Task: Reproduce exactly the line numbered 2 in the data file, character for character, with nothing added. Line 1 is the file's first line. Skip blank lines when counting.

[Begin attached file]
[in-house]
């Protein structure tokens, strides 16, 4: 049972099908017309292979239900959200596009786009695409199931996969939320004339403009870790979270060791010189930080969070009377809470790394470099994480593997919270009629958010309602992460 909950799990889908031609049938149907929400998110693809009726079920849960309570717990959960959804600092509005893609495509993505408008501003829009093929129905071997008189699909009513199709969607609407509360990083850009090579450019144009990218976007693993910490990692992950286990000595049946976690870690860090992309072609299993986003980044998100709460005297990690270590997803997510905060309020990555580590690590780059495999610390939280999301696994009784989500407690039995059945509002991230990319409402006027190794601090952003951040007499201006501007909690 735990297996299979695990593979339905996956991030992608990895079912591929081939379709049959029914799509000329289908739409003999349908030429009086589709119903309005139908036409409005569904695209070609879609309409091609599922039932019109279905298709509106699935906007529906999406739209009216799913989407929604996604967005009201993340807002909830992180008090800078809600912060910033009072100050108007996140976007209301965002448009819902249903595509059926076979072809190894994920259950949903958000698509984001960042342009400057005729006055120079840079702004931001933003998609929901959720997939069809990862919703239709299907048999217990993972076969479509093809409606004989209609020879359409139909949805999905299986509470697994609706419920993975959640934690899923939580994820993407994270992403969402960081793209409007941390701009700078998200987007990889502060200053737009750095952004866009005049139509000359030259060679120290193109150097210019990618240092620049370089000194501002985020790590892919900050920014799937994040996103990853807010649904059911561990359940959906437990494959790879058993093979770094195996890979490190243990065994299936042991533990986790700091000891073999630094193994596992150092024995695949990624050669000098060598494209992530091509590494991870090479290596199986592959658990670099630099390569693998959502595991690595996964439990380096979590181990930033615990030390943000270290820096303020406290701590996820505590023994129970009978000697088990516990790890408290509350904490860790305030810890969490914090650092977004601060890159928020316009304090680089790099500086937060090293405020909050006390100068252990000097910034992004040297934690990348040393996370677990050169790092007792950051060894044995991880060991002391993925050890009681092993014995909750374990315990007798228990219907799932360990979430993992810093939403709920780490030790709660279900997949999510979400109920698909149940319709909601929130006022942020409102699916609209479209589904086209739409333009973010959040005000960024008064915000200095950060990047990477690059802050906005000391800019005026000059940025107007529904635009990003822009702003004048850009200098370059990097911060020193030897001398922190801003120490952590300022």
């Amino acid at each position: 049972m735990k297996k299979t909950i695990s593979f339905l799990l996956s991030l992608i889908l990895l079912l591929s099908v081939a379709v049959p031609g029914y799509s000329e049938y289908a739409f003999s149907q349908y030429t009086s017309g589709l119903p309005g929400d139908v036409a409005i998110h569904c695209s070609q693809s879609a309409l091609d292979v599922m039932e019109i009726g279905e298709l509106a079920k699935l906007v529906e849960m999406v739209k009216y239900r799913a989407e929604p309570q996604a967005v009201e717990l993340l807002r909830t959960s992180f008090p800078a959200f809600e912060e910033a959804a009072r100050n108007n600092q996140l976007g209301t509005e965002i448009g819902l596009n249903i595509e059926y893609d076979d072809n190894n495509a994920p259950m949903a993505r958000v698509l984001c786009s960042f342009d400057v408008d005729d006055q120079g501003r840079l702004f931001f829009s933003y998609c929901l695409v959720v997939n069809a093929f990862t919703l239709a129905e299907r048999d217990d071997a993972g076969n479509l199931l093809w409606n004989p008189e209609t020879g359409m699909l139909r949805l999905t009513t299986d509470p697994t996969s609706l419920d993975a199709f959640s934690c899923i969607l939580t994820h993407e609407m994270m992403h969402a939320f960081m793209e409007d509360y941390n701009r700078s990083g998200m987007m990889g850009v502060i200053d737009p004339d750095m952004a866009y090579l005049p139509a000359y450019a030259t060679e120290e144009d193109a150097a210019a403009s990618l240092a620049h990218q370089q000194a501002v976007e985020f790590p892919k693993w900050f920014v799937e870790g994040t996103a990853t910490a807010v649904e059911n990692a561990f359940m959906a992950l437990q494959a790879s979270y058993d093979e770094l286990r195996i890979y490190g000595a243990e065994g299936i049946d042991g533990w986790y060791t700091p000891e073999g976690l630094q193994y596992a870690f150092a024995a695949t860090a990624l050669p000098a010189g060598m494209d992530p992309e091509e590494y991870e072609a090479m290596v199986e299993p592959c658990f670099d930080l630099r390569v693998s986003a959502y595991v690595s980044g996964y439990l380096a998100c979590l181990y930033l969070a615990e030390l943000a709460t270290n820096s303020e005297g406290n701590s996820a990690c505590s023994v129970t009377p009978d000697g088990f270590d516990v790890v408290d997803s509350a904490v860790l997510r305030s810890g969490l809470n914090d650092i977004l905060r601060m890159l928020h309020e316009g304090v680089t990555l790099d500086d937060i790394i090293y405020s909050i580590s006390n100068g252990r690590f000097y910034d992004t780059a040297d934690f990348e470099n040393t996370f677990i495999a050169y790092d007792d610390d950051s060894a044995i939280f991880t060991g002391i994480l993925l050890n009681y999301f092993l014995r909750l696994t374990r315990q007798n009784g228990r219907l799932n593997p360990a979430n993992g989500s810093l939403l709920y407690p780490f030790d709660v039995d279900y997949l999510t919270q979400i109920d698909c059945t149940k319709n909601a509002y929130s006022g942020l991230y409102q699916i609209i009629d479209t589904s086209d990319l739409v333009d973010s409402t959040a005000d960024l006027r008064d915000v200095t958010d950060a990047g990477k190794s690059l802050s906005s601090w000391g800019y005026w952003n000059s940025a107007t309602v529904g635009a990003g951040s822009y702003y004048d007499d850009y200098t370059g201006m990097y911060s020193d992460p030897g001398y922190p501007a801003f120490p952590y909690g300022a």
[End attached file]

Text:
């Protein structure tokens, strides 16, 4: 049972099908017309292979239900959200596009786009695409199931996969939320004339403009870790979270060791010189930080969070009377809470790394470099994480593997919270009629958010309602992460 909950799990889908031609049938149907929400998110693809009726079920849960309570717990959960959804600092509005893609495509993505408008501003829009093929129905071997008189699909009513199709969607609407509360990083850009090579450019144009990218976007693993910490990692992950286990000595049946976690870690860090992309072609299993986003980044998100709460005297990690270590997803997510905060309020990555580590690590780059495999610390939280999301696994009784989500407690039995059945509002991230990319409402006027190794601090952003951040007499201006501007909690 735990297996299979695990593979339905996956991030992608990895079912591929081939379709049959029914799509000329289908739409003999349908030429009086589709119903309005139908036409409005569904695209070609879609309409091609599922039932019109279905298709509106699935906007529906999406739209009216799913989407929604996604967005009201993340807002909830992180008090800078809600912060910033009072100050108007996140976007209301965002448009819902249903595509059926076979072809190894994920259950949903958000698509984001960042342009400057005729006055120079840079702004931001933003998609929901959720997939069809990862919703239709299907048999217990993972076969479509093809409606004989209609020879359409139909949805999905299986509470697994609706419920993975959640934690899923939580994820993407994270992403969402960081793209409007941390701009700078998200987007990889502060200053737009750095952004866009005049139509000359030259060679120290193109150097210019990618240092620049370089000194501002985020790590892919900050920014799937994040996103990853807010649904059911561990359940959906437990494959790879058993093979770094195996890979490190243990065994299936042991533990986790700091000891073999630094193994596992150092024995695949990624050669000098060598494209992530091509590494991870090479290596199986592959658990670099630099390569693998959502595991690595996964439990380096979590181990930033615990030390943000270290820096303020406290701590996820505590023994129970009978000697088990516990790890408290509350904490860790305030810890969490914090650092977004601060890159928020316009304090680089790099500086937060090293405020909050006390100068252990000097910034992004040297934690990348040393996370677990050169790092007792950051060894044995991880060991002391993925050890009681092993014995909750374990315990007798228990219907799932360990979430993992810093939403709920780490030790709660279900997949999510979400109920698909149940319709909601929130006022942020409102699916609209479209589904086209739409333009973010959040005000960024008064915000200095950060990047990477690059802050906005000391800019005026000059940025107007529904635009990003822009702003004048850009200098370059990097911060020193030897001398922190801003120490952590300022």